In the latest in a series of similar cases, a South Florida appeals court Wednesday rejected legal-dependency requests from teens who fled Guatemala and Honduras and entered the United States as undocumented immigrants.
A determination of dependency, based on issues such as abandonment by parents or abuse, would help the teens apply for a special immigration status and seek permanent residency, according to court documents.
But divided panels of the 3rd District Court of Appeal turned down the dependency requests Wednesday in three cases. One of the cases, for example, involved a teen, identified by the initials B.R.C.M., who lives with his godmother in Miami after leaving Guatemala at age 14 and entering the United States in Texas.
The appeals court said the teen, who had been living with his aging grandmother in Guatemala and said he feared being forced into a gang in the country, could not meet the legal tests for showing that he is abandoned, abused or neglected. Also, it pointed to the role of the federal government in immigration issues.
"There is no allegation in this case that anyone has ever laid a hand or threatened to lay a hand on B.R.C.M., even while he resided in his home country, Guatemala,'' said the ruling, written by appeals-court Judge Frank Shepherd and joined by Judge Thomas Logue. "His problem is one typical of all minors who are not safe outside their homes because of a government that is unable to provide them, their family members and neighbors a safe environment in which to go about their daily lives. Sadly, what exists in Guatemala is what exists in the majority of countries of the world today --- lawless nations and societies which do not provide or do not choose to provide freedom, safety and security to their citizens. Whether or not to accommodate individuals of any age into this country on the basis of the conditions of the country in which they were born or reside is not for us to decide. It is a matter of federal policy entrusted to the United States Congress."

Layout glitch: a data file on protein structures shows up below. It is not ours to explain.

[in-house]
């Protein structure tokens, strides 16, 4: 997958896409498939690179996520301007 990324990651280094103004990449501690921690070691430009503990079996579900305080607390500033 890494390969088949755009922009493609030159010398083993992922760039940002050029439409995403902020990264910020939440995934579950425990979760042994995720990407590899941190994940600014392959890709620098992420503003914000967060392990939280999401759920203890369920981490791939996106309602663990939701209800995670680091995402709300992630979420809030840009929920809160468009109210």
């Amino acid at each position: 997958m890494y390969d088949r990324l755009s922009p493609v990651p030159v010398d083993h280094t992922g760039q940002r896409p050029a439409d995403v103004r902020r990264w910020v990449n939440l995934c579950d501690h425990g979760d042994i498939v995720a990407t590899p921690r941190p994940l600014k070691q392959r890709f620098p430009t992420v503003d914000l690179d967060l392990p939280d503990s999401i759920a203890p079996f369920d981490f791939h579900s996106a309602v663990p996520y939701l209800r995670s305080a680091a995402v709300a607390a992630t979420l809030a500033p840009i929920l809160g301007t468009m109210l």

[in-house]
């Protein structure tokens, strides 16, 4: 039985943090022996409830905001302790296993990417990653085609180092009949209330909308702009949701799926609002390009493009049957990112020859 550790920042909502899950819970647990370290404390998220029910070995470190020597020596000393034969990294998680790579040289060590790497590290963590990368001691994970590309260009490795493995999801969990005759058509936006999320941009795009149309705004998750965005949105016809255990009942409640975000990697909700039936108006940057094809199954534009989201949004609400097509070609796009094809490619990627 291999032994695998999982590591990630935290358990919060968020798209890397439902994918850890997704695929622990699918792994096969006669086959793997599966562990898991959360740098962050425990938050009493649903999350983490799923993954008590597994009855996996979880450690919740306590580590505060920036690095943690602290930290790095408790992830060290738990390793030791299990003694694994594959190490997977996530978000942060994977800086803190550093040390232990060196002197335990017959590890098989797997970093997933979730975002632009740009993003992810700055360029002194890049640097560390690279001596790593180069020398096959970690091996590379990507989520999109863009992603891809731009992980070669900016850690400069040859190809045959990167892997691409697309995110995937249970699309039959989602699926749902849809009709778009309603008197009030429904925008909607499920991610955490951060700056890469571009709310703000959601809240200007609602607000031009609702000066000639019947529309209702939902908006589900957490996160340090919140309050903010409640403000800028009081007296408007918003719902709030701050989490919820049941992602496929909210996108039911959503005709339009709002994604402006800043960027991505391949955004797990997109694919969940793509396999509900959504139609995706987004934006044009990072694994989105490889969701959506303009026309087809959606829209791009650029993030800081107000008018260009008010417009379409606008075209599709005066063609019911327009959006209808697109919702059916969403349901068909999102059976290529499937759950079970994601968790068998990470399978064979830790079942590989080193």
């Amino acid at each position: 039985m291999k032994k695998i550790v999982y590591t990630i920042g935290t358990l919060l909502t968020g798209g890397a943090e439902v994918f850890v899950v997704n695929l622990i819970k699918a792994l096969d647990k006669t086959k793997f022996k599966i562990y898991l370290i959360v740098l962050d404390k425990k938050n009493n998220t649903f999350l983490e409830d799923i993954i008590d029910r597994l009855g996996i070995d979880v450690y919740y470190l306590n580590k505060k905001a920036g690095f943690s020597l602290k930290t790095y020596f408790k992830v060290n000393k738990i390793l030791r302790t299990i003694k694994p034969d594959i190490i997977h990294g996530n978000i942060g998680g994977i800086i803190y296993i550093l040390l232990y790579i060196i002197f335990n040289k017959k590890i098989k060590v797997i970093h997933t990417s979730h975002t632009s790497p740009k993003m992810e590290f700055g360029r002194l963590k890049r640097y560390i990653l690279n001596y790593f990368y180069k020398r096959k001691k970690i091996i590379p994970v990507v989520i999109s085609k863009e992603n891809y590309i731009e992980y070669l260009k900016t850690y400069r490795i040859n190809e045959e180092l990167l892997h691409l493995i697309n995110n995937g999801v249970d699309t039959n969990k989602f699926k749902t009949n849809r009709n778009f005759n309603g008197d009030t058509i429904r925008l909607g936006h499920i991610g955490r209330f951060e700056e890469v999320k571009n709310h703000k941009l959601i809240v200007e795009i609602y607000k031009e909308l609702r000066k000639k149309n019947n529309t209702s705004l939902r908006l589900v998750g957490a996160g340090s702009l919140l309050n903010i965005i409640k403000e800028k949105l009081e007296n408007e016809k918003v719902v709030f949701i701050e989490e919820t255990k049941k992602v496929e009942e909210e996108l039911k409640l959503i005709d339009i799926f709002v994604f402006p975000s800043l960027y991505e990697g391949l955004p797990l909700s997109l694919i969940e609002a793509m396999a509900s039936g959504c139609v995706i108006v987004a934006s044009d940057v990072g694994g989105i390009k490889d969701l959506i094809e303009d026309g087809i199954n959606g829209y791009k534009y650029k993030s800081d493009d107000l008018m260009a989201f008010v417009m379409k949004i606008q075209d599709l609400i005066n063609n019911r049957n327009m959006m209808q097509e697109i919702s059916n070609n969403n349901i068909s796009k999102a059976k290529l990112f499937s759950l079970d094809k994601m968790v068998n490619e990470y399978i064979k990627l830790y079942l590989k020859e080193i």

But Judge Vance Salter dissented in all three cases, raising concerns that lower courts have summarily turned down such petitions. He argued that lower courts should take testimony and make detailed findings about teens' claims in the dependency requests.
"We cannot lose sight of the fact that each immigrant juvenile petitioner is a child inside our state borders, that he or she may have scars that go unseen, and that each such petitioner is equal to other Florida children under the law,'' Salter wrote in a dissent involving a teen who left Honduras and crossed the border in Texas in 2014. The teen, identified by the initials S.F.A.C., was later released to his mother, who was living in Miami.
Wednesday's rulings came after a series of appeals-court decisions in similar cases. As an example, Shepherd cited six earlier cases in which the 3rd District Court of Appeal had upheld lower-court decisions denying dependency.
Along with the cases involving the teens identified as B.R.C.M. and S.F.A.C., the other decision Wednesdayinvolved a teen, identified by the initials E.P.N., who left Guatemala, crossed the border and was later released to her mother in Homestead, according to a dissent by Salter.